This article was originally posted on miss.com.au
Fashion shift to ethical and sustainable fashion
Digital and Sustainability Offer Biggest Fashion Opportunities
With Australian fashion brands not immune from skilled labour shortages and workers in the industry radically declining, the shift to ethical fashion and sustainability is emerging as a major drawcard for both talent and brand appeal.
McKinsey report ‘The State of Fashion 2022’ states that sustainability will be in the spotlight this year, with brands held accountable by their employees for putting their public values into practice.
According to the report, listening and responding to these shifts will be crucial for many brands which are aiming to attract a new, diverse generation of talent.
Australian online brand Leina & Fleur has taken radical steps over the last 12 months to transform their business model to stay relevant with both their team and customers.
“We moved away from releasing new lines every week, even though they would sell out sometimes within hours, instead we now limit the number of garments we produce, focusing on fewer releases but which have been produced with even greater attention to detail, a more considered design and quality,” says Leina Broughton, whose background is with high profile fashion brands such as Country Road and Trenery.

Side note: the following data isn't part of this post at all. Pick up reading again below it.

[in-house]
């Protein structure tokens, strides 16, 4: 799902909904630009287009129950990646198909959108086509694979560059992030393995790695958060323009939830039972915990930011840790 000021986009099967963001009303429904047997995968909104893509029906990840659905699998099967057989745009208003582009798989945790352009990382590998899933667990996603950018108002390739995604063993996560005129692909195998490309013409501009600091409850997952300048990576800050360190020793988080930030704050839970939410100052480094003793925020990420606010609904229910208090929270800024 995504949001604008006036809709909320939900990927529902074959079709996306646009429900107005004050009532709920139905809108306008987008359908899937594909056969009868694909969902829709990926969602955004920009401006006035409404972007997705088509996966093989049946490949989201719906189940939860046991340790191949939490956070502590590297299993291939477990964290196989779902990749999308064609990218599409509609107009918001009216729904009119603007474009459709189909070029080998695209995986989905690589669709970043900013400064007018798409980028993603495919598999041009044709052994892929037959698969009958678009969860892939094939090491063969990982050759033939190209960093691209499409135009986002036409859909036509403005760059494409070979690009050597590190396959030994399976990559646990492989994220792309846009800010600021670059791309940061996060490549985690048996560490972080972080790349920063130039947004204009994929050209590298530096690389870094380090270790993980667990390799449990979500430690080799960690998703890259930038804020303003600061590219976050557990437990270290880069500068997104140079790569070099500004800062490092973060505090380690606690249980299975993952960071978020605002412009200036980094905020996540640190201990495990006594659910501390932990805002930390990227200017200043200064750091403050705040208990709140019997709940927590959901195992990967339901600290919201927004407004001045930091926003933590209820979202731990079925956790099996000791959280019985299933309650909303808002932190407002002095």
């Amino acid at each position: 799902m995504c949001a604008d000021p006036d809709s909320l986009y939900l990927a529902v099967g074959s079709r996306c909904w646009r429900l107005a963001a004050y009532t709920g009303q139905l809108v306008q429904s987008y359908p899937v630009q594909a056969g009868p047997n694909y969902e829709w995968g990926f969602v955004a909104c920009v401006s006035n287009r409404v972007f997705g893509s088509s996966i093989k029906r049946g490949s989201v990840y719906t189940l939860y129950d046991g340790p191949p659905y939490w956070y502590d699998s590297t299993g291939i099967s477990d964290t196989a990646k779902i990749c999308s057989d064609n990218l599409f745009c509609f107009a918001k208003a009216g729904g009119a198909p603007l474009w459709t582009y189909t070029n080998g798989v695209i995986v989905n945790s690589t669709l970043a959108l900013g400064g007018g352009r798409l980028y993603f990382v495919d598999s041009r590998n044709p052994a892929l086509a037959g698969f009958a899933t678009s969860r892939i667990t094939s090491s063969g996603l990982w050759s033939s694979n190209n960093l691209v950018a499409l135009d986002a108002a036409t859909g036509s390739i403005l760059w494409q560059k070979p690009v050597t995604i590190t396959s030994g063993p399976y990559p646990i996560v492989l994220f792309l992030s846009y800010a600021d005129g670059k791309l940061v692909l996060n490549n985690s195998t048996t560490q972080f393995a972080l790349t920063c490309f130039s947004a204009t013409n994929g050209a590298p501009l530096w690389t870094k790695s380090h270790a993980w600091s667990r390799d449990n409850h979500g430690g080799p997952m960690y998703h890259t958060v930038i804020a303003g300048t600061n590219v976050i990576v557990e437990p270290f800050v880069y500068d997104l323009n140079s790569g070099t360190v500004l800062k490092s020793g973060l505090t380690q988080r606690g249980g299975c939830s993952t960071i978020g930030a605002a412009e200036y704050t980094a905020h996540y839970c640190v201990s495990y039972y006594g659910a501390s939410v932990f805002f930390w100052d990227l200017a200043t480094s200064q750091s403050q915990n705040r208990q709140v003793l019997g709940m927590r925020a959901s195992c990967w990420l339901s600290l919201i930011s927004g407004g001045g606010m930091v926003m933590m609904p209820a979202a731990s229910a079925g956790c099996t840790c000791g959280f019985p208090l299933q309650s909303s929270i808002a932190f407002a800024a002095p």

“Other things we are doing in the sustainability space is with our fabric, making sure it is ethically and sustainably sourced,” she says.
“You are not getting that with a $20 garment you buy elsewhere.”
“All of our products are designed and made right here in Australia.”
The brand has seen sales go through the roof during the pandemic, with a nearly 200% increase year on year during the pandemic, forcing them to move to new premises four times the size of their last headquarters.
“One of the other major factors for us is genuine inclusivity. We are all about creating clothes for real women, and offer sizes ranging from 8 to 24.”
“Our bodies change at each season of our lives. The stores blame the labels for not offering more sizes but it goes both ways and the retailers also refuse to purchase the extended size range.”
“We’re creating clothes for real women - part of this is also not falling victim to fast fashion. We don’t believe in creating clothes for a single season.”
Clearly Australian women agree - thousands have joined Leina & Fleur Facebook groups dedicated to sharing their styles to reselling signature items, rather than seeing them end up in landfill.
“There’s actually a huge resale value, because of the quality and timeless designs. It’s not unusual to see items sell for a little less than the original price tag when it was brand new,” says Ms Broughton.
Leina & Fleur Head of product and Operations, Fleur Richardson says the business hasn’t been immune to staffing issues.
“We’ve been searching for a cutter and expert machinist for months. Not having any skilled migrants coming into the country who want to do those jobs has also made it more difficult,” says Ms Richardson.
This sentiment is echoed across the industry with employment levels in the Textile, Leather, Clothing and Footwear Manufacturing sector more than halving between 2001 and 2021, from 86,800 to 40,700.
The trend is forecast to continue on a downward trajectory.
“We are proudly Australian Made, and consumers definitely attach quality to Australian Made, but we need people with the right skills to continue to be made in Australia,” says Ms Richardson.
“Fashion brands that lose momentum in this space, and aren’t able to demonstrate their progress may find it difficult to attract loyalty.”